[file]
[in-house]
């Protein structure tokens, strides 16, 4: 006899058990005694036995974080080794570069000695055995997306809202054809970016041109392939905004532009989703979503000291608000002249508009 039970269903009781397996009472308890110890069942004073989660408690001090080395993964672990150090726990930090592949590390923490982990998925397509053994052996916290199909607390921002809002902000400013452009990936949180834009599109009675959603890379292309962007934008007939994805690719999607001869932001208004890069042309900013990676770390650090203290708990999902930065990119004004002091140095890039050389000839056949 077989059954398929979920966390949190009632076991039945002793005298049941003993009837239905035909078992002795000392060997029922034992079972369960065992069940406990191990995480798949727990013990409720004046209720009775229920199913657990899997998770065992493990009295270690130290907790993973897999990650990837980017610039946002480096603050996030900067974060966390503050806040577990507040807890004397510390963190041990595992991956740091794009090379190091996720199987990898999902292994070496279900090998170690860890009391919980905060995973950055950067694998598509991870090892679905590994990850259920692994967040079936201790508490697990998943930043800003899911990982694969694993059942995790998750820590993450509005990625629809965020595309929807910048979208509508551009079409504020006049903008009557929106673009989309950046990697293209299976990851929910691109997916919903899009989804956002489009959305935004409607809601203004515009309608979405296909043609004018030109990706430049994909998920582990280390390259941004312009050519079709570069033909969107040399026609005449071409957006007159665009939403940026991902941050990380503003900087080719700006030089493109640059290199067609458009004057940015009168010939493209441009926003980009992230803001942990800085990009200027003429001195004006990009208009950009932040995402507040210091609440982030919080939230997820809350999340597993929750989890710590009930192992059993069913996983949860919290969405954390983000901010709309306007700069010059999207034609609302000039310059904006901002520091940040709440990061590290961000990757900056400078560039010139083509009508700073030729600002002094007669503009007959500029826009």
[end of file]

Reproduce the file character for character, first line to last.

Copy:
[in-house]
């Protein structure tokens, strides 16, 4: 006899058990005694036995974080080794570069000695055995997306809202054809970016041109392939905004532009989703979503000291608000002249508009 039970269903009781397996009472308890110890069942004073989660408690001090080395993964672990150090726990930090592949590390923490982990998925397509053994052996916290199909607390921002809002902000400013452009990936949180834009599109009675959603890379292309962007934008007939994805690719999607001869932001208004890069042309900013990676770390650090203290708990999902930065990119004004002091140095890039050389000839056949 077989059954398929979920966390949190009632076991039945002793005298049941003993009837239905035909078992002795000392060997029922034992079972369960065992069940406990191990995480798949727990013990409720004046209720009775229920199913657990899997998770065992493990009295270690130290907790993973897999990650990837980017610039946002480096603050996030900067974060966390503050806040577990507040807890004397510390963190041990595992991956740091794009090379190091996720199987990898999902292994070496279900090998170690860890009391919980905060995973950055950067694998598509991870090892679905590994990850259920692994967040079936201790508490697990998943930043800003899911990982694969694993059942995790998750820590993450509005990625629809965020595309929807910048979208509508551009079409504020006049903008009557929106673009989309950046990697293209299976990851929910691109997916919903899009989804956002489009959305935004409607809601203004515009309608979405296909043609004018030109990706430049994909998920582990280390390259941004312009050519079709570069033909969107040399026609005449071409957006007159665009939403940026991902941050990380503003900087080719700006030089493109640059290199067609458009004057940015009168010939493209441009926003980009992230803001942990800085990009200027003429001195004006990009208009950009932040995402507040210091609440982030919080939230997820809350999340597993929750989890710590009930192992059993069913996983949860919290969405954390983000901010709309306007700069010059999207034609609302000039310059904006901002520091940040709440990061590290961000990757900056400078560039010139083509009508700073030729600002002094007669503009007959500029826009």